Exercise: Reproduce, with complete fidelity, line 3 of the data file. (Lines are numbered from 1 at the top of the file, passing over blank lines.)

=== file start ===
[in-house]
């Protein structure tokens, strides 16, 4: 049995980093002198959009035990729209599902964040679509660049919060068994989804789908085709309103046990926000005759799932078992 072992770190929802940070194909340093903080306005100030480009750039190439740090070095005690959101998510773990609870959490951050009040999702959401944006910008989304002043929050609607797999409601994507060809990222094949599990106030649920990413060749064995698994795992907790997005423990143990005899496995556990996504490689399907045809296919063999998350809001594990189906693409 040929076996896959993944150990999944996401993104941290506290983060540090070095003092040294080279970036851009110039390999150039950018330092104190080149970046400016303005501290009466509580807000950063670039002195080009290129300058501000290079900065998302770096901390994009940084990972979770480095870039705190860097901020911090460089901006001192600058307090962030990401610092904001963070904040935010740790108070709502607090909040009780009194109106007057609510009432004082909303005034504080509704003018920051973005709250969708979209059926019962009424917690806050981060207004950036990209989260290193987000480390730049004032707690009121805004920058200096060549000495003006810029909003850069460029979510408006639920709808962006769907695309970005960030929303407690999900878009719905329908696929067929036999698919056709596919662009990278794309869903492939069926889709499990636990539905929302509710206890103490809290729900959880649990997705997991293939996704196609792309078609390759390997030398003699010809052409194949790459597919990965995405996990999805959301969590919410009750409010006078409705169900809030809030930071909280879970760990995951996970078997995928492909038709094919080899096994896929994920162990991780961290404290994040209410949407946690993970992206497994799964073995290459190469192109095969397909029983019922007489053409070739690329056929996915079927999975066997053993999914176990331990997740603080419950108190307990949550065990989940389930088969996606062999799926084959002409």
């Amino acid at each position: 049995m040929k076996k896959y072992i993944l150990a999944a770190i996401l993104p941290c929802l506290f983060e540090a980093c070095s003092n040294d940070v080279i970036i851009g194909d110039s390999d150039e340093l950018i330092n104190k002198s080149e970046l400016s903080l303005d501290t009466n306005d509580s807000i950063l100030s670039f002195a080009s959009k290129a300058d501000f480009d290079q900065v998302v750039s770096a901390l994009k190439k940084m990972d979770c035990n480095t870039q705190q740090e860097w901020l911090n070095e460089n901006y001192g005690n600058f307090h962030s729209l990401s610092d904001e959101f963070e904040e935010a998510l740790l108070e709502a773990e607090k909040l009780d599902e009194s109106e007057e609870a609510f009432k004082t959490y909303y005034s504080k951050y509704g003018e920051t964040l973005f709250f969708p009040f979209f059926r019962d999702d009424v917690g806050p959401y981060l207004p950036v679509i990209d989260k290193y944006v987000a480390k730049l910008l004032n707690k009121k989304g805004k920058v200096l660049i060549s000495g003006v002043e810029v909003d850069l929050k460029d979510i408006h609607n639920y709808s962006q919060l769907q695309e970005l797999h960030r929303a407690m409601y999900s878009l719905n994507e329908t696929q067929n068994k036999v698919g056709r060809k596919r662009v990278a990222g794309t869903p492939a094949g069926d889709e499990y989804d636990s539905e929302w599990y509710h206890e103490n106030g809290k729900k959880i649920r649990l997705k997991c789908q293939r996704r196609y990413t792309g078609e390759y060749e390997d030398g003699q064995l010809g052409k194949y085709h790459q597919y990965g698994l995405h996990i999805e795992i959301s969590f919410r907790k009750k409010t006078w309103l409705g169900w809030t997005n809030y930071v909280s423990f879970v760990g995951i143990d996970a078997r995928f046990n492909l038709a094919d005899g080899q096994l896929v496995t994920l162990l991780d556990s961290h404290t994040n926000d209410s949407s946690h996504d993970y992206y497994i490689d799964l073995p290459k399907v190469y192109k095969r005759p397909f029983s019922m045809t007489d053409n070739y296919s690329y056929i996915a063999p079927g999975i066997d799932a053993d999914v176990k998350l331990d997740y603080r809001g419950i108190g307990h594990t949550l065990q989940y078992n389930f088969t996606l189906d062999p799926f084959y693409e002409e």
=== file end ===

């Amino acid at each position: 049995m040929k076996k896959y072992i993944l150990a999944a770190i996401l993104p941290c929802l506290f983060e540090a980093c070095s003092n040294d940070v080279i970036i851009g194909d110039s390999d150039e340093l950018i330092n104190k002198s080149e970046l400016s903080l303005d501290t009466n306005d509580s807000i950063l100030s670039f002195a080009s959009k290129a300058d501000f480009d290079q900065v998302v750039s770096a901390l994009k190439k940084m990972d979770c035990n480095t870039q705190q740090e860097w901020l911090n070095e460089n901006y001192g005690n600058f307090h962030s729209l990401s610092d904001e959101f963070e904040e935010a998510l740790l108070e709502a773990e607090k909040l009780d599902e009194s109106e007057e609870a609510f009432k004082t959490y909303y005034s504080k951050y509704g003018e920051t964040l973005f709250f969708p009040f979209f059926r019962d999702d009424v917690g806050p959401y981060l207004p950036v679509i990209d989260k290193y944006v987000a480390k730049l910008l004032n707690k009121k989304g805004k920058v200096l660049i060549s000495g003006v002043e810029v909003d850069l929050k460029d979510i408006h609607n639920y709808s962006q919060l769907q695309e970005l797999h960030r929303a407690m409601y999900s878009l719905n994507e329908t696929q067929n068994k036999v698919g056709r060809k596919r662009v990278a990222g794309t869903p492939a094949g069926d889709e499990y989804d636990s539905e929302w599990y509710h206890e103490n106030g809290k729900k959880i649920r649990l997705k997991c789908q293939r996704r196609y990413t792309g078609e390759y060749e390997d030398g003699q064995l010809g052409k194949y085709h790459q597919y990965g698994l995405h996990i999805e795992i959301s969590f919410r907790k009750k409010t006078w309103l409705g169900w809030t997005n809030y930071v909280s423990f879970v760990g995951i143990d996970a078997r995928f046990n492909l038709a094919d005899g080899q096994l896929v496995t994920l162990l991780d556990s961290h404290t994040n926000d209410s949407s946690h996504d993970y992206y497994i490689d799964l073995p290459k399907v190469y192109k095969r005759p397909f029983s019922m045809t007489d053409n070739y296919s690329y056929i996915a063999p079927g999975i066997d799932a053993d999914v176990k998350l331990d997740y603080r809001g419950i108190g307990h594990t949550l065990q989940y078992n389930f088969t996606l189906d062999p799926f084959y693409e002409e």